Many people will have heard of heat pumps and certainly AC – air conditioning units? Firstly a heat pump IS an air conditioning units and IS a refrigeration unit.
The function of a heat pump (the generic name for all 3) is to extract heat from one source and use it in another source. With a fridge, it’s job is to take heat from the warm air in the fridge and deposit it outside the fridge, leaving the fridge cooler. The heat pump does the same but takes heat from outside a building and sends it into a building to heat the living space.
We call this process a reversible refrigeration cycle because it uses no fuel such as oil or gas and all the energy it creates it reuses.
The process requires an electric pump (compressor) to circulate a fluid (gas and liquid) round the system from indoors to outdoors, it is this pump that requires energy in the form of electricity.
A heat pump is very efficient because it is using free heat from outside (as long as it’s above 7°c) and often has an efficiency of 500%. We call this efficiency a COP or coefficient of performance, which in essence means that for every KWh of energy consumed (in electricity) the heat pump produces 5KWhs of heat energy. Unfortunately the great drawback of heat pumps is two fold. 1) they run on electricity which is about 40p/KWh at current (June 2022) prices and 2) they are much less efficient on cold days so reducing the benefit.
So how can we use that efficiency in heating our homes? One approach is to us a gas boiler and a heat pump in tandem. The heat pump works during the cooler, spring / autumn months (6-8 months) and then the gas boiler takes over during deep winter (December and January). This is believed to reduce the gas consumption by over 80% which of course means a reducing in greenhouse gases.
This technology can be further advanced by installing a system where the electricity used is obtained for free*. If a property is capable of supporting solar panels (PV) then a good proportion of the heat pumps annual electricity usage can be supplied by a modest PV array.
The solar panels can also be linked to a battery pack that will store the electricity until it is needed, say in the early morning when the sun is still in bed! The battery pack would then charged up during the sun light hours when the heating system is switched off as the occupants would be out of the house at work, in many cases.
I am starting a project at home to link all of these technologies and will be updating my blog with progress. So far I have partly installed the buffer tank.
More progress this week. Heat pump out door unit brackets fabricated and the heat pump is due to be delivered and fitted this Tuesday (2nd Aug), very excited
Another little milestone this week (4/8/22) as I manage to get the heat pump lifted and mounted on the wall outside, not easy given it’s 4m up and weighs 200kgs.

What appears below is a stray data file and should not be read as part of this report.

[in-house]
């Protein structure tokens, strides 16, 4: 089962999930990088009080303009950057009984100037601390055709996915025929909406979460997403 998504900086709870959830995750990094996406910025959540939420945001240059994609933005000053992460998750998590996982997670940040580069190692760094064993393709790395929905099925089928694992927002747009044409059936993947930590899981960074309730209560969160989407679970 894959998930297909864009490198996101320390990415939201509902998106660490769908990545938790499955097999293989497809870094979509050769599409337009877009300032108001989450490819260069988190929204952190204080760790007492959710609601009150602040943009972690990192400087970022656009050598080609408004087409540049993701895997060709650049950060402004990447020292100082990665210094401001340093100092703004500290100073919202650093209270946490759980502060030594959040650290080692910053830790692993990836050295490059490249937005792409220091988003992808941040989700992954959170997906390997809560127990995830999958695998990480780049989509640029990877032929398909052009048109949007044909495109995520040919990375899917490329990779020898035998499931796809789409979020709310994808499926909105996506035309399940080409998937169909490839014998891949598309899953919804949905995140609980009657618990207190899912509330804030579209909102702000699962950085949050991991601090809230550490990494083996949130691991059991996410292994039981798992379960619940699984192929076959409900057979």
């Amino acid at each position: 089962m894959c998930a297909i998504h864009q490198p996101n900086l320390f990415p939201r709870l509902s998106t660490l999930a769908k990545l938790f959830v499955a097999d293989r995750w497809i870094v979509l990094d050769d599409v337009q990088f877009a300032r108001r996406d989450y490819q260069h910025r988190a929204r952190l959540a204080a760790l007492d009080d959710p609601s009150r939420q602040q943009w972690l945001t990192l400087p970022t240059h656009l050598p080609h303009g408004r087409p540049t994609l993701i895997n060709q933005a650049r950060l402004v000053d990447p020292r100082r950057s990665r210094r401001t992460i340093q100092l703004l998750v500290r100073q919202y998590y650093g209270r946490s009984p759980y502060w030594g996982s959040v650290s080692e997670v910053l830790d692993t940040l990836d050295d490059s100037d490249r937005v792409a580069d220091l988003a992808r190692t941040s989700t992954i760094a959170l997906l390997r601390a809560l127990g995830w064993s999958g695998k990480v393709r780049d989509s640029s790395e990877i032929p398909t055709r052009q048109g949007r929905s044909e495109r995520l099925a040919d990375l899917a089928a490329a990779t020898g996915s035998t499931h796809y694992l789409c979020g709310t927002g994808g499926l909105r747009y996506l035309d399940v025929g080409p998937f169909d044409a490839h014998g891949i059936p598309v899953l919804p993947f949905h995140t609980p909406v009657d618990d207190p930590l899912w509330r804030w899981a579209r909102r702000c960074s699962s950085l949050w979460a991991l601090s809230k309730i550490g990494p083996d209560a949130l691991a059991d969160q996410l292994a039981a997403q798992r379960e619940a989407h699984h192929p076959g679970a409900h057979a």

Pipe work now installed outside but insulation and trace heating still to do
We had electricians install the cables and wire up the charger / inverter and the indoor and out door unit so that it’s now ready to be switched on when the pipework is complete.
With the insulation phase now completed I’m ready to connect the heat pump into my existing central heating system and wire up the electrical controls so that heat is pumped at the right time and to the right place.
Electronic control (Nov 2022).
Unfortunately the Viessmann 150a does not have integrated software to allow inter-heat source control; ie. It won’t talk to my Viessmann 200W system boiler and work out the best way to heat the house and hot water. I’m told by Viessmann that the software is being developed and so waiting to do what they come up with in that area. Meanwhile…..
I’ve had to design and configure my own external hybrid switching circuits to allow one unit to work at certain times when it’s inefficient/ expensive (£) for the other unit to work.
In principle, above 5°c the heat pump should work 100% of the time, save for the hot water demand (come back to that later). When the heat pump is working we don’t want the gas boiler coming on and so I have designed some relay circuitry to switch the boiler off.
The above circuit diagram deals with the switching off of the boiler but not switching off of the heat pump, that’s is still under development.
The relays and wiring is now in place and ready to test
One more step close to the battery installation. The batteries are charged up on the Octopus Go night time rate of 12p/KWh and then the Victron Multiplus does the sharing of energy from the batteries to the house loads (heat pump) until the batteries are exhausted or the loads are reduced.
With the hardware installed it’s now a question of setting up the systems to optimise the energy available. The 48v battery pack is converted into 230v via a Victron inverter which also charges the batteries with off-peak electricity at 12p/KWh.
The cheap electricity is designed for people to charge their cars with lithium-ion batteries but there is no reason why you can’t charge a battery pack that powers your home heating system.
It’s early days but you can see how my gas usage has reduced from 620kwh in September to only 221kwh in November so far (1 week to go) and a much cooler month. This is massively reducing my CO2 output.
The real time data from the Victron VRM system can be seen here: